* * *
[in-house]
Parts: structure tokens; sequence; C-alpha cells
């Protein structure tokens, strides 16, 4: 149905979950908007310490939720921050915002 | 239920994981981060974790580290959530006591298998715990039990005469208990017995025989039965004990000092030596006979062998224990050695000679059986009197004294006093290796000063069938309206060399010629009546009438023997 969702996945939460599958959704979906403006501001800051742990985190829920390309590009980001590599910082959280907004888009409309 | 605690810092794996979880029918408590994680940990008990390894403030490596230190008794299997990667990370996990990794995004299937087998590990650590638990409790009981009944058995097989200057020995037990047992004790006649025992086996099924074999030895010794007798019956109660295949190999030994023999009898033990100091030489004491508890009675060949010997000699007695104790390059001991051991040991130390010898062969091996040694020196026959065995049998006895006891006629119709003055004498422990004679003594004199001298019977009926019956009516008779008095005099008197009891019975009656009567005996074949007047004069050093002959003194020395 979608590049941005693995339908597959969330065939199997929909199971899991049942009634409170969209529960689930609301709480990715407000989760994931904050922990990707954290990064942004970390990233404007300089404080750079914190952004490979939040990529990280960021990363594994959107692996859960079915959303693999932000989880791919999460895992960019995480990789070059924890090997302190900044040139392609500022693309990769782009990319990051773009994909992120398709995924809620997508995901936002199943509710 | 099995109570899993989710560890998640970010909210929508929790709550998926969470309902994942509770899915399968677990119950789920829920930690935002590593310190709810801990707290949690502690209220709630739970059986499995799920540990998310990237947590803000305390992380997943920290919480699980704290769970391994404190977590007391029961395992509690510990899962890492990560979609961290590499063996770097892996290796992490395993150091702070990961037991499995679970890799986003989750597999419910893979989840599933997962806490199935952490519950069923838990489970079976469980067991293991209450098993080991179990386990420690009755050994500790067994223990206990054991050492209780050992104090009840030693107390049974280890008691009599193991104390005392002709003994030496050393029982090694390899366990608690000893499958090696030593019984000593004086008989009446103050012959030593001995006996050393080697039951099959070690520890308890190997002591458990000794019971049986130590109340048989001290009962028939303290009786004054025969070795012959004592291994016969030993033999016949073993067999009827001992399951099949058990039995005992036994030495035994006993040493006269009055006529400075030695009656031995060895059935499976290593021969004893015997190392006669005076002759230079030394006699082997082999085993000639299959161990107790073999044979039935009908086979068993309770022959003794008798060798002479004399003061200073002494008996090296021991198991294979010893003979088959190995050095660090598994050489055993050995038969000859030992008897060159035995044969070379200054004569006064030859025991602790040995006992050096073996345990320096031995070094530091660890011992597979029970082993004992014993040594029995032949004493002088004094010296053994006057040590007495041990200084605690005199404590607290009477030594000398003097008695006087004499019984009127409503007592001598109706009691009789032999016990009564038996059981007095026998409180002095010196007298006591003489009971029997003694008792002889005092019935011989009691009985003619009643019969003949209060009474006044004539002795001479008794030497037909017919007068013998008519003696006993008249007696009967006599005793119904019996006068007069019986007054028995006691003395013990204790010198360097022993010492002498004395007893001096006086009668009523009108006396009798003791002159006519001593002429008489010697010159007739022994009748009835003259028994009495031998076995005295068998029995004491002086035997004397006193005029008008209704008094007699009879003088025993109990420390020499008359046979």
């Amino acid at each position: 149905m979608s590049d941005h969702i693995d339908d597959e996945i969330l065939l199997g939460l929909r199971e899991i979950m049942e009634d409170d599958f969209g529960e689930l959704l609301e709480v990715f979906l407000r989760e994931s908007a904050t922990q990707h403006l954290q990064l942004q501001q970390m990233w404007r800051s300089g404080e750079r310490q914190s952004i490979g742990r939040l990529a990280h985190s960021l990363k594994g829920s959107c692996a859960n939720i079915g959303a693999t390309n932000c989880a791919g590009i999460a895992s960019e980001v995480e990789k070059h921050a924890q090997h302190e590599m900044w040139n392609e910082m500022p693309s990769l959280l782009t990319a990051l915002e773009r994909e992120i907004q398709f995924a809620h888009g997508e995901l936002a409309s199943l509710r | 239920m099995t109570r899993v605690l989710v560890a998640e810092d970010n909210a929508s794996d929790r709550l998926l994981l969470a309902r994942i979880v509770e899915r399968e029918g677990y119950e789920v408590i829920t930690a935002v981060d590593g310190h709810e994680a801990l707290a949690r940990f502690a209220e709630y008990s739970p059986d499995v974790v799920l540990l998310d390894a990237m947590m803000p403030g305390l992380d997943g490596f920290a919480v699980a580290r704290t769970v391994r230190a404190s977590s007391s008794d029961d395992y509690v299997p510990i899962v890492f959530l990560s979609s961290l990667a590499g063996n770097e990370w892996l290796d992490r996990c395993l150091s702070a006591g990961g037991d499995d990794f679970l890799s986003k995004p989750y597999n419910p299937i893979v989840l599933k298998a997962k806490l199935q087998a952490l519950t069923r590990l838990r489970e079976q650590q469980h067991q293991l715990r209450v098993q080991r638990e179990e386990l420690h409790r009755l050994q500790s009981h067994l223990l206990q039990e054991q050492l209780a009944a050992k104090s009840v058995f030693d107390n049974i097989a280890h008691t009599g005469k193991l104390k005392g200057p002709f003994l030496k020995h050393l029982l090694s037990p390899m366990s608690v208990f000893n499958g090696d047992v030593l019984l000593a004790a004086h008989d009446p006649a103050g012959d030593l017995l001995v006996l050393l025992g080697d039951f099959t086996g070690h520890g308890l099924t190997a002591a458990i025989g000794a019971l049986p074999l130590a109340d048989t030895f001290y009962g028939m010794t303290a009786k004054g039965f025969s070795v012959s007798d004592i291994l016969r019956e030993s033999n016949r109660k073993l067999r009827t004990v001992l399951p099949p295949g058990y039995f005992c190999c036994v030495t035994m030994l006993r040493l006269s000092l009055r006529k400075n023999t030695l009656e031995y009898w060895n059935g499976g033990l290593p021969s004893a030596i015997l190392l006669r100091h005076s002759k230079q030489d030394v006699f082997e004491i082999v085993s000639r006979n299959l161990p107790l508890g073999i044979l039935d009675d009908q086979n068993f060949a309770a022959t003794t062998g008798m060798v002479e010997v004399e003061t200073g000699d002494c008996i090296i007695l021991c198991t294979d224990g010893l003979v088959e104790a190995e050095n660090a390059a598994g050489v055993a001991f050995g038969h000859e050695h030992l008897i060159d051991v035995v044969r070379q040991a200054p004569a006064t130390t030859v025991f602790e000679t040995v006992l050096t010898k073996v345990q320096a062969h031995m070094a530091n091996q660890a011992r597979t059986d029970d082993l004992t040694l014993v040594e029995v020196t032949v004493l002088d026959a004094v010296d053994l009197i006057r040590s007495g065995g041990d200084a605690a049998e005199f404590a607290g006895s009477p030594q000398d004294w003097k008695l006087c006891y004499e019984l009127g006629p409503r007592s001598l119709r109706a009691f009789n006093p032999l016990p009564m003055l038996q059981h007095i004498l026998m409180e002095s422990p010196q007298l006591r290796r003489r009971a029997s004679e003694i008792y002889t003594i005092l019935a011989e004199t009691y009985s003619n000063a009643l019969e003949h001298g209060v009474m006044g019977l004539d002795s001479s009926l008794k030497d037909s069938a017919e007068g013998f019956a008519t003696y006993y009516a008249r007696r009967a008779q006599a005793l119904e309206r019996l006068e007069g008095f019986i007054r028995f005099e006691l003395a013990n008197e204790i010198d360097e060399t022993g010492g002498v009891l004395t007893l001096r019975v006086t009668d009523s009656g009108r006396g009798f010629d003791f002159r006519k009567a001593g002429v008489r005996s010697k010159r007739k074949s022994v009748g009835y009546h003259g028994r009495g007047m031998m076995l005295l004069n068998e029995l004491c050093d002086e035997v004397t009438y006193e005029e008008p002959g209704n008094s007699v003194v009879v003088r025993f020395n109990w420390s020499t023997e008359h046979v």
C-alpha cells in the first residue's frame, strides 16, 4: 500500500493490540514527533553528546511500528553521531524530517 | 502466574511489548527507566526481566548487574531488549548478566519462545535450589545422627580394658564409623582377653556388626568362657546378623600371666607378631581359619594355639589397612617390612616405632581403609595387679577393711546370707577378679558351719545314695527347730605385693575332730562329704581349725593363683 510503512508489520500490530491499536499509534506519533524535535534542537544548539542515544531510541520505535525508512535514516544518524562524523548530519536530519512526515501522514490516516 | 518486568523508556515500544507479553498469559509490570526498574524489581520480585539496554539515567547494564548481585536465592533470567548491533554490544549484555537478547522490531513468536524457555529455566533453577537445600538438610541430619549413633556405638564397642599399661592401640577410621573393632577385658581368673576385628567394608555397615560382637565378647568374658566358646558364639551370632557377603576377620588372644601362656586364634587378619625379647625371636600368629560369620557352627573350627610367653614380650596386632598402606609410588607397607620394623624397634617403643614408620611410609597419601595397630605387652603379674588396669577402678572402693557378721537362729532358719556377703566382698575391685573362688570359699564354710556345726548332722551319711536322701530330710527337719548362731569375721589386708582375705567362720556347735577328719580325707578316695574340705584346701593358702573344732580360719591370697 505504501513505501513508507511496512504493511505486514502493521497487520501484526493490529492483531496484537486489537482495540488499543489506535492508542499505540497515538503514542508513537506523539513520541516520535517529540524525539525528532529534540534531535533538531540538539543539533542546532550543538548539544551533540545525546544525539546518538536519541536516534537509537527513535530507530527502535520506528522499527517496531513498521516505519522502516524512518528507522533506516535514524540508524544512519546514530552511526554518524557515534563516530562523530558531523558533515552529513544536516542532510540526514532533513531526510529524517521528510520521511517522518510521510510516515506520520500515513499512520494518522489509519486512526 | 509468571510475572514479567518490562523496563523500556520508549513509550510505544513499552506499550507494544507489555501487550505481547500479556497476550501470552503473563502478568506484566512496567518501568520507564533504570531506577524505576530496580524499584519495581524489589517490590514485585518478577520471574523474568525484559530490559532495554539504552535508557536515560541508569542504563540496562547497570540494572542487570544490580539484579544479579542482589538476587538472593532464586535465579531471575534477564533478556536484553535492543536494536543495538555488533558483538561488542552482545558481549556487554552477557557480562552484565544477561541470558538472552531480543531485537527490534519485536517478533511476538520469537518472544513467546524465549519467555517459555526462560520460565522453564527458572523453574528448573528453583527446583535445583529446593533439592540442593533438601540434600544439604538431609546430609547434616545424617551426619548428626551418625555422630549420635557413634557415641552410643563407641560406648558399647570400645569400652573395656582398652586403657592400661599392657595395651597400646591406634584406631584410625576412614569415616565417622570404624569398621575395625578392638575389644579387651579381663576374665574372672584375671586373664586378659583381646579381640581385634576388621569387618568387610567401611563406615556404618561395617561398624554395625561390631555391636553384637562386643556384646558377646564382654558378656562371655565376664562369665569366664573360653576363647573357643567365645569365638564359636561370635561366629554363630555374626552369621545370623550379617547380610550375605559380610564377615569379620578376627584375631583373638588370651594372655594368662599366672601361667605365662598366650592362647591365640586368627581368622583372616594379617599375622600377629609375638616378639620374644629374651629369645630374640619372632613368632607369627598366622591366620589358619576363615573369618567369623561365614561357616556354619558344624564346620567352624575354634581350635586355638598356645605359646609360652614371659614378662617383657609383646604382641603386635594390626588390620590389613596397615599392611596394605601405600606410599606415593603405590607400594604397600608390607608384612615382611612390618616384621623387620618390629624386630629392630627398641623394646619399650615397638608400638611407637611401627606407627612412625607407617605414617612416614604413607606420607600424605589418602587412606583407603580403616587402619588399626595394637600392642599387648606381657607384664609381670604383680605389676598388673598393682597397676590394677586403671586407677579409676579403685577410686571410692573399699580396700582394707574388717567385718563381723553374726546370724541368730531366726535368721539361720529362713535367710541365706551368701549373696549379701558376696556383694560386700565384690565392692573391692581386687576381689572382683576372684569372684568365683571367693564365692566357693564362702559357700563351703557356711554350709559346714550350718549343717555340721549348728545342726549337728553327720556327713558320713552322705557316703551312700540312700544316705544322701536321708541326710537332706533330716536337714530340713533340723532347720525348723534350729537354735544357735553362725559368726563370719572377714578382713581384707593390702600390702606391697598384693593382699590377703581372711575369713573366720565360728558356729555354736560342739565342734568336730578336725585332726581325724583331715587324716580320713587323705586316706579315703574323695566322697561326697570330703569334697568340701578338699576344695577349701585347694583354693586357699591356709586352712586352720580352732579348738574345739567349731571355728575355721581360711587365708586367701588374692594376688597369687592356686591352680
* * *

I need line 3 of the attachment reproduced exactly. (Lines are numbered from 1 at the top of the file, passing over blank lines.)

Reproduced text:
């Protein structure tokens, strides 16, 4: 149905979950908007310490939720921050915002 | 239920994981981060974790580290959530006591298998715990039990005469208990017995025989039965004990000092030596006979062998224990050695000679059986009197004294006093290796000063069938309206060399010629009546009438023997 969702996945939460599958959704979906403006501001800051742990985190829920390309590009980001590599910082959280907004888009409309 | 605690810092794996979880029918408590994680940990008990390894403030490596230190008794299997990667990370996990990794995004299937087998590990650590638990409790009981009944058995097989200057020995037990047992004790006649025992086996099924074999030895010794007798019956109660295949190999030994023999009898033990100091030489004491508890009675060949010997000699007695104790390059001991051991040991130390010898062969091996040694020196026959065995049998006895006891006629119709003055004498422990004679003594004199001298019977009926019956009516008779008095005099008197009891019975009656009567005996074949007047004069050093002959003194020395 979608590049941005693995339908597959969330065939199997929909199971899991049942009634409170969209529960689930609301709480990715407000989760994931904050922990990707954290990064942004970390990233404007300089404080750079914190952004490979939040990529990280960021990363594994959107692996859960079915959303693999932000989880791919999460895992960019995480990789070059924890090997302190900044040139392609500022693309990769782009990319990051773009994909992120398709995924809620997508995901936002199943509710 | 099995109570899993989710560890998640970010909210929508929790709550998926969470309902994942509770899915399968677990119950789920829920930690935002590593310190709810801990707290949690502690209220709630739970059986499995799920540990998310990237947590803000305390992380997943920290919480699980704290769970391994404190977590007391029961395992509690510990899962890492990560979609961290590499063996770097892996290796992490395993150091702070990961037991499995679970890799986003989750597999419910893979989840599933997962806490199935952490519950069923838990489970079976469980067991293991209450098993080991179990386990420690009755050994500790067994223990206990054991050492209780050992104090009840030693107390049974280890008691009599193991104390005392002709003994030496050393029982090694390899366990608690000893499958090696030593019984000593004086008989009446103050012959030593001995006996050393080697039951099959070690520890308890190997002591458990000794019971049986130590109340048989001290009962028939303290009786004054025969070795012959004592291994016969030993033999016949073993067999009827001992399951099949058990039995005992036994030495035994006993040493006269009055006529400075030695009656031995060895059935499976290593021969004893015997190392006669005076002759230079030394006699082997082999085993000639299959161990107790073999044979039935009908086979068993309770022959003794008798060798002479004399003061200073002494008996090296021991198991294979010893003979088959190995050095660090598994050489055993050995038969000859030992008897060159035995044969070379200054004569006064030859025991602790040995006992050096073996345990320096031995070094530091660890011992597979029970082993004992014993040594029995032949004493002088004094010296053994006057040590007495041990200084605690005199404590607290009477030594000398003097008695006087004499019984009127409503007592001598109706009691009789032999016990009564038996059981007095026998409180002095010196007298006591003489009971029997003694008792002889005092019935011989009691009985003619009643019969003949209060009474006044004539002795001479008794030497037909017919007068013998008519003696006993008249007696009967006599005793119904019996006068007069019986007054028995006691003395013990204790010198360097022993010492002498004395007893001096006086009668009523009108006396009798003791002159006519001593002429008489010697010159007739022994009748009835003259028994009495031998076995005295068998029995004491002086035997004397006193005029008008209704008094007699009879003088025993109990420390020499008359046979």